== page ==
The worst problem I have with eating an adequate diet is that I am pretty much literally incapable of eating most cooked vegetables, at least in any quantity, and I don’t find it comfortable to eat raw fruit either. I also have a lot of difficulty with new foods. Texture seems to be the most significant issue, in that I can eat soft mashed potato quite happily, but cannot eat more than a few mouthfuls of the firmer sort without my body reacting as if I was trying to eat soil or cloth. I also over-react to strong or strange flavours and odd flavour/texture combinations.

I’d emphasise that I’m not a nutritionist and what follows is not intended to be scientific dietary advice: it is a set of things I’ve found work for me personally on the vexed question of fruit and veg, which I hope may be a useful starting point for others with similar issues with this food group.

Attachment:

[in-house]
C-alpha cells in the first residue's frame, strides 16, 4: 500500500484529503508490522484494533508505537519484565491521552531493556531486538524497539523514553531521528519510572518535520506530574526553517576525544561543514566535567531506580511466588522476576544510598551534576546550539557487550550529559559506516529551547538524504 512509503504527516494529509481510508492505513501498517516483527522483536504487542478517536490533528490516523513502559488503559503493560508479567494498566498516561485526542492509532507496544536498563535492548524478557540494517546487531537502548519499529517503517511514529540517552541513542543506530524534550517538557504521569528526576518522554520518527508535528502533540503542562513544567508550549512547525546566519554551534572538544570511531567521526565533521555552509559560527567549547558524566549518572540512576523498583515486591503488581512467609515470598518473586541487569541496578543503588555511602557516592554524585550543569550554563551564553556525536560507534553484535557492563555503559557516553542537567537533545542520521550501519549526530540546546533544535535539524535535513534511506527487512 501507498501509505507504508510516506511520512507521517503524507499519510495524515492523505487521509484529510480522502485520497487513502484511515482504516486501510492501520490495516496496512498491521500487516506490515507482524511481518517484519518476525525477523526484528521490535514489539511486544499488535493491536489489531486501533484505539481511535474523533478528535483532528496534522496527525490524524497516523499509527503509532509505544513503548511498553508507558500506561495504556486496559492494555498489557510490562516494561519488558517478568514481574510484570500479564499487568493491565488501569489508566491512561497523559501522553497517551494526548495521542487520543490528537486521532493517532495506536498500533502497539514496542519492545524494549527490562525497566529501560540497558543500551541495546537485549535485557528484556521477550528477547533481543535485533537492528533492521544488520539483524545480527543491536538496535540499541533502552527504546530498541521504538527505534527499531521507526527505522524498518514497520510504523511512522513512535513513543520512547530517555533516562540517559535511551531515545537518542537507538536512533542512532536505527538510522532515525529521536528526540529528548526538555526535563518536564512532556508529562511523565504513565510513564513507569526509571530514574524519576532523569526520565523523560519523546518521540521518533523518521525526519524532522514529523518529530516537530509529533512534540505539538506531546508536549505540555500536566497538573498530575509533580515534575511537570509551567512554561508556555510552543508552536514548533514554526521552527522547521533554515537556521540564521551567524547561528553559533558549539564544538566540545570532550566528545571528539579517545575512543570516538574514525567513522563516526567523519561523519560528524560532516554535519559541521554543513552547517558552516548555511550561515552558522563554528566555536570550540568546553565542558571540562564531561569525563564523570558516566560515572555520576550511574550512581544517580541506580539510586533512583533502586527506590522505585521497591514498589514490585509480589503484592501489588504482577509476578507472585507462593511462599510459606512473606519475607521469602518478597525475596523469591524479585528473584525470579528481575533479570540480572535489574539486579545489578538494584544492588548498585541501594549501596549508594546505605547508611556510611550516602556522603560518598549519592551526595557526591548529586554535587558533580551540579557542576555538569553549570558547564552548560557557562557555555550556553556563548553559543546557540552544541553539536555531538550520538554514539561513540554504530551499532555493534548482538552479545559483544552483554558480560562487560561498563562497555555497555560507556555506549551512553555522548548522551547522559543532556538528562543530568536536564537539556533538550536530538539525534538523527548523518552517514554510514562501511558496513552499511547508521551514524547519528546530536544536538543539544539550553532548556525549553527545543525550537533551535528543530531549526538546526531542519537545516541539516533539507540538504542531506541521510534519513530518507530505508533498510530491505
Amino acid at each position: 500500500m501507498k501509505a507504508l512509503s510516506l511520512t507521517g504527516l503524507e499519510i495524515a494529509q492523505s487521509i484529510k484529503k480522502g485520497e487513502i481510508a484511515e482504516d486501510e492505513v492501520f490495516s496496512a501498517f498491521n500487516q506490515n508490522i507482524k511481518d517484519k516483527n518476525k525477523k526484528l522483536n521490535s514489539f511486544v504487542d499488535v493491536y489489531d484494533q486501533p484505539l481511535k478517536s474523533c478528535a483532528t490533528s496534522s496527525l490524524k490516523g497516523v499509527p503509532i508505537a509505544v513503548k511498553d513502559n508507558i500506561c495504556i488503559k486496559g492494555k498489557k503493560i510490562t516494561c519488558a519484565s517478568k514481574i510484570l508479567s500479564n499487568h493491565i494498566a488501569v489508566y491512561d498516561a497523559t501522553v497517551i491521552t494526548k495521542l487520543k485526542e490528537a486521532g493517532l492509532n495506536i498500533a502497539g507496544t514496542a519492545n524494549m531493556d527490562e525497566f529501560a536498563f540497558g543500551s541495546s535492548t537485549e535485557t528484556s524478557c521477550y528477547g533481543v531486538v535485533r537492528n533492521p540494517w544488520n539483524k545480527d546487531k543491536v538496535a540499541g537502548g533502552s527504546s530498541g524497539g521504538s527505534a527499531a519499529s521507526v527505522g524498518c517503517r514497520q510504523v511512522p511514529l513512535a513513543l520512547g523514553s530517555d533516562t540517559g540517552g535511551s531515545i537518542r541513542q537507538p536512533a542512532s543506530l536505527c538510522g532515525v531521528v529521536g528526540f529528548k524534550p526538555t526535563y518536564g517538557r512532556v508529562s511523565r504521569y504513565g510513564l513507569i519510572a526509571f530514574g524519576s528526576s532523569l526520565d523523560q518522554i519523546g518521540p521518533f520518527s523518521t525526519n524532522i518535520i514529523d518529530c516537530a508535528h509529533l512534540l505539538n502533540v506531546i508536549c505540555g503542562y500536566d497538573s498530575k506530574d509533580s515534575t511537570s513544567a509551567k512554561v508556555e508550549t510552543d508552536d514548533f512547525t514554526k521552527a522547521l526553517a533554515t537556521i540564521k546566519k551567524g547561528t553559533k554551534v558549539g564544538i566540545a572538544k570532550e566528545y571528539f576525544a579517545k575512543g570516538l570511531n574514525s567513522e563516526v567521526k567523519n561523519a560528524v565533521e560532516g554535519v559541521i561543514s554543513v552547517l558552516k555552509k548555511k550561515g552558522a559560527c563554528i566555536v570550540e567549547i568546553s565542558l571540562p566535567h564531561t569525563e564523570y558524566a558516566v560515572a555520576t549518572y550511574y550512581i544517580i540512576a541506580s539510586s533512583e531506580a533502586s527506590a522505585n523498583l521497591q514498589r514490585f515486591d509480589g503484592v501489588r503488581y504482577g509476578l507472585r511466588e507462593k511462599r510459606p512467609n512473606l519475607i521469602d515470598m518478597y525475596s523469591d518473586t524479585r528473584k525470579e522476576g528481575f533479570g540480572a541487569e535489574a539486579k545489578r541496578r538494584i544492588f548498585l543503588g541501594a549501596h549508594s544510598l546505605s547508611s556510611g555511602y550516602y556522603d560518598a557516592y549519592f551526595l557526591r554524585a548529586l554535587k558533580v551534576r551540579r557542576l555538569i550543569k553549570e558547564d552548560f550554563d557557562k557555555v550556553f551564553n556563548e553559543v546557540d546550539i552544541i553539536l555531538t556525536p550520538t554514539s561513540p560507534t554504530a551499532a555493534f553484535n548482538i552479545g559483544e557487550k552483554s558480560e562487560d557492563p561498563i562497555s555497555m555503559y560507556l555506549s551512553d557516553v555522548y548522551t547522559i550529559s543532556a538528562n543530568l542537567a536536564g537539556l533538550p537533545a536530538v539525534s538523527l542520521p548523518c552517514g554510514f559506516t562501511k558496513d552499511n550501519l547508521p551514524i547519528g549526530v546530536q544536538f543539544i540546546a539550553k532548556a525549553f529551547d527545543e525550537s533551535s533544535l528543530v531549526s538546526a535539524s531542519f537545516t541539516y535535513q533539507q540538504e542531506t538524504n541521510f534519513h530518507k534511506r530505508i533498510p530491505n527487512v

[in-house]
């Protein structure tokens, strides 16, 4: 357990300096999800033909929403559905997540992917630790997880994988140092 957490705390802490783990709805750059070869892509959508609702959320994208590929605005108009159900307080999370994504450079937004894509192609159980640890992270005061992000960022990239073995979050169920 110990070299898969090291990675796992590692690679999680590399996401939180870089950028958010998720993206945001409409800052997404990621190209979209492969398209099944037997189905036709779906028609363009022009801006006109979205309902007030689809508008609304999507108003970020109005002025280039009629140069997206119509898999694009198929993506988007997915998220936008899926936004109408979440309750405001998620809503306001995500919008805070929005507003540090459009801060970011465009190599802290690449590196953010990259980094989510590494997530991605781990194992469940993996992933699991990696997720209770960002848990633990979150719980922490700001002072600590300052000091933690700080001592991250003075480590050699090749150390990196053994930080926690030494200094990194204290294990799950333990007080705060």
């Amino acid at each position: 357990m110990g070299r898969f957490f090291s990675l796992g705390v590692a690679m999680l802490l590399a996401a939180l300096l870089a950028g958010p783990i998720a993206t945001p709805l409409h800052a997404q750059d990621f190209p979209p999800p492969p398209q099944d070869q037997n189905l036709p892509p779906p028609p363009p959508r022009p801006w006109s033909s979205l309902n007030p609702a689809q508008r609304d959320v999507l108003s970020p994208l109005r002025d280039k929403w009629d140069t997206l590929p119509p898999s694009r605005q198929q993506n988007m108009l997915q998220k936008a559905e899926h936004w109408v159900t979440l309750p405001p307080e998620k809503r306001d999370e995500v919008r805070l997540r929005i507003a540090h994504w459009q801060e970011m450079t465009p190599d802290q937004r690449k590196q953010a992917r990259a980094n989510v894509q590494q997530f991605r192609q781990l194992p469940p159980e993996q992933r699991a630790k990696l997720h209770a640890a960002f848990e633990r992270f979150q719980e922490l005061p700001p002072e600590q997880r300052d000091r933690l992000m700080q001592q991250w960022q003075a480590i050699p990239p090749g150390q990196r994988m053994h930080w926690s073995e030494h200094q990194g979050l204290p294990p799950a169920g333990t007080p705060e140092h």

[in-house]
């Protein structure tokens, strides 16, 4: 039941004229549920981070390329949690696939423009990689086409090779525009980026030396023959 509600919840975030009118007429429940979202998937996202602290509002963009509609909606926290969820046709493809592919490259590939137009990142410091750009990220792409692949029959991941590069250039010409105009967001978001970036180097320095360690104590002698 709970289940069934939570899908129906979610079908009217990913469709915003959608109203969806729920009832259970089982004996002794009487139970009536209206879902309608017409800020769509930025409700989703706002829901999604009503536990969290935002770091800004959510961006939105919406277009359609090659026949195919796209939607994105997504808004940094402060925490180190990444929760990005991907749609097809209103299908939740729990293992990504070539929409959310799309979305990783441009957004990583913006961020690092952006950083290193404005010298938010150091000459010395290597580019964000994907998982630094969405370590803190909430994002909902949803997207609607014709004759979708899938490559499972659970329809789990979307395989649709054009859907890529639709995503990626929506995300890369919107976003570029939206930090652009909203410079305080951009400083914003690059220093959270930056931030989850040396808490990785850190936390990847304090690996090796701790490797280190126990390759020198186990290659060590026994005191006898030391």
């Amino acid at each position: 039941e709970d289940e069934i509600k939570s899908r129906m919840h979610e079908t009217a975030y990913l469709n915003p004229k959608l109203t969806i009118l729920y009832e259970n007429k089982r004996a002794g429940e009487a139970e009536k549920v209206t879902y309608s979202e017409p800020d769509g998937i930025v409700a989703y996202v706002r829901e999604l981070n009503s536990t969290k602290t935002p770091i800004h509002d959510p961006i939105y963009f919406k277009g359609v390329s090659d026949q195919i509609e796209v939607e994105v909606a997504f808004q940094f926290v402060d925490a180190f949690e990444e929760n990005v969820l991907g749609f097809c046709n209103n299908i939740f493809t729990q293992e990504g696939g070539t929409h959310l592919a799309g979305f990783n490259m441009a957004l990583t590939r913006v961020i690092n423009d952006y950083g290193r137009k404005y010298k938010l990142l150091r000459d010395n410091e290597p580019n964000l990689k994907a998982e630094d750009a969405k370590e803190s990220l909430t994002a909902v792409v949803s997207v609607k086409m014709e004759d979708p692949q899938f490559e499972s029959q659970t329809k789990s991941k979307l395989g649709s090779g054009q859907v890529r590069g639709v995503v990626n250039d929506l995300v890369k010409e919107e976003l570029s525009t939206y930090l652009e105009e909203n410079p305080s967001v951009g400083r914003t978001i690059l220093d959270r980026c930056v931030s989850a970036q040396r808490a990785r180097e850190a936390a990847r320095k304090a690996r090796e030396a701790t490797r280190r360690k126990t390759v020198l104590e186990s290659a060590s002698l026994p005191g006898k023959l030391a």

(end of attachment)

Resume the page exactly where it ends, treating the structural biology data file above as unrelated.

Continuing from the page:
Small portions of new foods; avoiding creating an acquired dislike by pushing it to a bad physical reaction.

Eating slowly; and keeping a glass of water or other drink by while eating.

Coleslaw – particularly bland coleslaws with a lot of dressing and finely shredded carrot and cabbage. I can’t cope with carrots and raisins together, though. Try cheese coleslaw if lack of protein is a problem too.

Salad leaves with dressing – I find most dressings fine, so long as they change the texture. Salad cream is my personal favourite. Squeezy mayonnaises tend to have a better texture than those that come in jars.

Red onions with salad cream.